Legislative Update [July 16, 2010 Edition]

[NOTE: A version of this post runs in this week’s print edition of the UP. If you’ve read that, you’ve read this. For new print readers coming over here, click the official numbering of the bill below to see a scanned copy of the legislation for yourself.]

No action was taken on the free speech resolution because the student court is currently addressing it, but there was one new item this week which was sent to committees after some debate.

Student Government wants your opinion on something the university may have already decided.

In a new bill put forth last Friday — ironically called “Let the Student’s Decide” [sic] — Boca Governor Allison Gentry proposes polling students in the fall SG election on “whether or not they support Florida Atlantic University becoming a smoke free university as of July 1, 2011.”

The purpose statement attached to the back of the bill, however, makes this “proposal” sound finalized already:

To promote the health and well-being of our students, visitors, and employees, all Florida Atlantic University facilities will be tobacco-free starting July 1, 2011. Visitors, students, and employees will no longer be able to smoke or use tobacco products on any Florida Atlantic University campus.

To be clear, the ban itself is a university initiative, not Gentry’s. But it makes your opinion seem kind of redundant, doesn’t it? Especially if you voted against this the first time…

Smoke and mirrors

If you feel like you’ve been asked about this same exact thing before, you have. The bill cites a student poll from over a year ago, taken during the Spring 2009 SG election. While the bill gives you percentages from that, though, it doesn’t offer the hard numbers from the two questions:

I support limiting smokers to using designated smoking areas at FAU — 1376 votes
I do not support limiting smokers to using designated smoking areas — 428 votes

I support a smoke-free university — 1172 votes
I do not support a smoke-free university —634 votes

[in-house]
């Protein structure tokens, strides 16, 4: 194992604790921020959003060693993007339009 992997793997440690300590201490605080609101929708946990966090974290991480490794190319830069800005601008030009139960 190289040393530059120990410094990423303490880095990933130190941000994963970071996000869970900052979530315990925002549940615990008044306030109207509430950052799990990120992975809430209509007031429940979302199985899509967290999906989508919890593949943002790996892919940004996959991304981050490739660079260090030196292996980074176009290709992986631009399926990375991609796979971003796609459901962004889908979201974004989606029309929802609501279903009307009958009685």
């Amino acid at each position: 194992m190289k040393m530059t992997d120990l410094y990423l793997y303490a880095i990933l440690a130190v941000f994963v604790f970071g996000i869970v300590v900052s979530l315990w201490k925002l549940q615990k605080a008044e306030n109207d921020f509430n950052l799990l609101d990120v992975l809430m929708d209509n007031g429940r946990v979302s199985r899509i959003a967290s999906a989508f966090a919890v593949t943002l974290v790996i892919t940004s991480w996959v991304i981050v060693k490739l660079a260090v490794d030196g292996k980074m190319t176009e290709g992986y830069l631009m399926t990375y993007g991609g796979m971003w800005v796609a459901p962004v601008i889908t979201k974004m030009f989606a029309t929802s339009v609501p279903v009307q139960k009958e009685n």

The former policy, dubbed the “Breathe Easy” campaign, went into effect in January. It obviously had more support than the latter — the students who voted supported it 3 to 1, while a complete ban of smoking was only supported 2 to 1. Still, FAU is eager to keep pace with “similar [ban] policy being enforced at eight colleges and universities throughout Florida,” according to the purpose statement.

But those numbers only reflect the opinions of roughly seven percent of the student body, and some House Representatives took issue with that during the debate last Friday.

A truth campaign?

Last Friday’s meeting presented an uncommon diversity of viewpoints on the issue: for, against, problems, suggestions.

Representative Peter Amirato was the first to speak out against a ban backed by a low-turnout poll: “I don’t really like this, to tell you the truth.”

He gave two reasons — one, addicts following the rules would have to trade parking for smoking. “So many people would avoid coming to FAU just because they’re addicted to smoking,” said Amirato. “You’d have to drive 10 minutes to get a smoke and then try to find a parking spot again.”

Amirato, a non-smoker, said the designated areas for smoking are fine, but the ban is “extreme” — like the people who he says would vote for it: “Not many people vote in this [SG elections] and the people who will vote are extremists who want to ban smoking.” He suggested that a large marketing campaign would be necessary to validate the poll’s results.